Traditionally there’s a steady balance between the number of jobs in the economy, and the number of workers in the labor force. Sometimes there are shocks, like during the Great Recession in 2008, when millions of jobs vanished, practically overnight.
Now the converse has taken place: millions of workers have vanished, practically overnight.
The end result is that there are 11.3 million unfilled jobs in the United States– a record high– because so many people simply quit the labor force.
Of course, another key labor trend is that younger workers aren’t interested in most traditional jobs.
Countless teenagers aspire to be Instagram starlets, or to live-steam themselves playing video games for a living. They have little interest in construction, transportation, or manufacturing jobs.
So, in summary, we have former ‘low cost’ manufacturing hubs becoming a lot more expensive. Plus a constrained work force back home that limits production and pushes costs higher.
This is all highly inflationary.
And there’s absolutely nothing the government or central bank can do about it. Gen Z 20-somethings aren’t going to suddenly decide to start working traditional jobs just because the Federal Reserve raises interest rates by 0.25%.
Most likely the politicians will make it much worse– which is another key factor in future inflation.
Nancy Pelosi stated on Friday that inflation was solely Vladimir Putin’s fault and insisted that their multi-trillion dollar deficit spending is “reducing the national debt” and “not adding to inflation.”
The President, meanwhile, has blamed inflation on “greed”, while the Federal Reserve insists that higher prices are a result of supply chain dysfunction.
Not one of these institutions– Congress, the White House, or the Fed– seems capable of looking at their own actions.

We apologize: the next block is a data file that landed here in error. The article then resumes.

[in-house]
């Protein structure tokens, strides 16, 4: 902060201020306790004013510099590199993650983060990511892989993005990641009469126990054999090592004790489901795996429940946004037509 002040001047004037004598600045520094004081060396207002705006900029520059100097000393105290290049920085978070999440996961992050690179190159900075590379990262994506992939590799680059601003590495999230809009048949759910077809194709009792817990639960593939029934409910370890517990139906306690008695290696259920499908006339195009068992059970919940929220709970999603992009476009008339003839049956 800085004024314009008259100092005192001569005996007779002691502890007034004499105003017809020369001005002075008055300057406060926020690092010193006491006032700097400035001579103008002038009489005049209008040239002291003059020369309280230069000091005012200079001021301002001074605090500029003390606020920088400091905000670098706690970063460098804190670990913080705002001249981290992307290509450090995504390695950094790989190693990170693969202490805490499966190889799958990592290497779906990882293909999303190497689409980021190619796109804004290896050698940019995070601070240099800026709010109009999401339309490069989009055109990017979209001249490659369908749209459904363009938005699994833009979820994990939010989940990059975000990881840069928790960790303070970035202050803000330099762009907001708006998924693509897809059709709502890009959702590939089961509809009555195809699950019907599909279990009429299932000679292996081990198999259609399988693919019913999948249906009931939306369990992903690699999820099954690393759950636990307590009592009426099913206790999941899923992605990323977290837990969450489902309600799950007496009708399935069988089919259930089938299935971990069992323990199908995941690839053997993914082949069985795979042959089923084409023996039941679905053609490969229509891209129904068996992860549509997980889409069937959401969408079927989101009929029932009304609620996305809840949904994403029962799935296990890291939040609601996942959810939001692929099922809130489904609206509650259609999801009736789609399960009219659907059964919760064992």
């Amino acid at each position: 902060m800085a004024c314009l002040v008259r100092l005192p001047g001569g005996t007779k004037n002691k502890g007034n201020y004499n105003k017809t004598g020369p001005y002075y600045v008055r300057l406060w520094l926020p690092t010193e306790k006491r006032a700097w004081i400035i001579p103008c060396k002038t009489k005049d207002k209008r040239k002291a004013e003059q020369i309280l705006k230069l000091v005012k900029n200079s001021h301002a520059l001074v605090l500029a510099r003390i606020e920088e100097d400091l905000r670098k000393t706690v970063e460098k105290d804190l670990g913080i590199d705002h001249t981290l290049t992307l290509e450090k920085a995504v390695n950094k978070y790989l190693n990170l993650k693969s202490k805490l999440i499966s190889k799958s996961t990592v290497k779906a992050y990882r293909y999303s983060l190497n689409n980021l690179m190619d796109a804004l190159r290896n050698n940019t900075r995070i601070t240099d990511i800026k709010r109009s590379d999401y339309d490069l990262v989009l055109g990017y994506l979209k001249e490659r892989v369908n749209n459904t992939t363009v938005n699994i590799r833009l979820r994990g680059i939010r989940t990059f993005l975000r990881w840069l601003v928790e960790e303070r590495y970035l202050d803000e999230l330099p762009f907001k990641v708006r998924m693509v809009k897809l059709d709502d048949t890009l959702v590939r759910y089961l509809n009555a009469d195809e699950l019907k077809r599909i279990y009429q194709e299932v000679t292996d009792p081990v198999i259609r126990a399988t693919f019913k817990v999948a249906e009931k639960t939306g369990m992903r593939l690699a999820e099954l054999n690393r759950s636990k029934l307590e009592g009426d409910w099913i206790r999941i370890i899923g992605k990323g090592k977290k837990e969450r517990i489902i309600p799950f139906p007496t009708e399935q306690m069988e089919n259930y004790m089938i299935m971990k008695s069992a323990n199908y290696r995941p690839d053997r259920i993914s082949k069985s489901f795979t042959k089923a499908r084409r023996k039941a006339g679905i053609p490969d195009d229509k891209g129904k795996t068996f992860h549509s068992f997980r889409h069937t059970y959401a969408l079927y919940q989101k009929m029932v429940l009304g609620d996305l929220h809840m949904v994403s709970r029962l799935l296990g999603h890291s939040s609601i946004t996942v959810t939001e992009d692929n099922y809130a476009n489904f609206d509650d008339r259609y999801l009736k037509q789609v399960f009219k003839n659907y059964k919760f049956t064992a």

The Fed refuses to consider that inflation is due to their dizzying expansion of the US money supply– the largest since 1943.
Congress refuses to consider that inflation is due to their insane deficit spending– the largest ever in US history.
And the White House refuses to consider that inflation is due to its fetish for anti-competitive regulations and constant attacks on capitalism.
So, when the three key institutions charged with keeping inflation in check refuse to understand why there’s a problem, it’s hard to imagine they’re going to fix it.
There are plenty of other lingering inflation factors as well; geopolitical conflict is obviously inflationary. COVID-19 continues to be very inflationary. Environmental fanaticism is inflationary.
And just like the challenge of increased manufacturing costs, and labor market demographic trends, these issues cannot be magically fixed by politicians or central bankers.
In essence, policymakers are completely powerless to do anything about inflation.
There’s an irrational hope that inflation will quickly reverse, and prices will return to 2019 levels– just as soon as Putin leaves Ukraine… and the global supply chain dysfunction works itself out.
But this is wishful thinking.
First, both of those resolutions could take a very long time.
But more importantly, the trends I outlined are much larger and could keep prices elevated for years to come.
So, if your “Plan A” is depending on the government for prosperity and price stability, it’s time to take a hard look at your Plan B.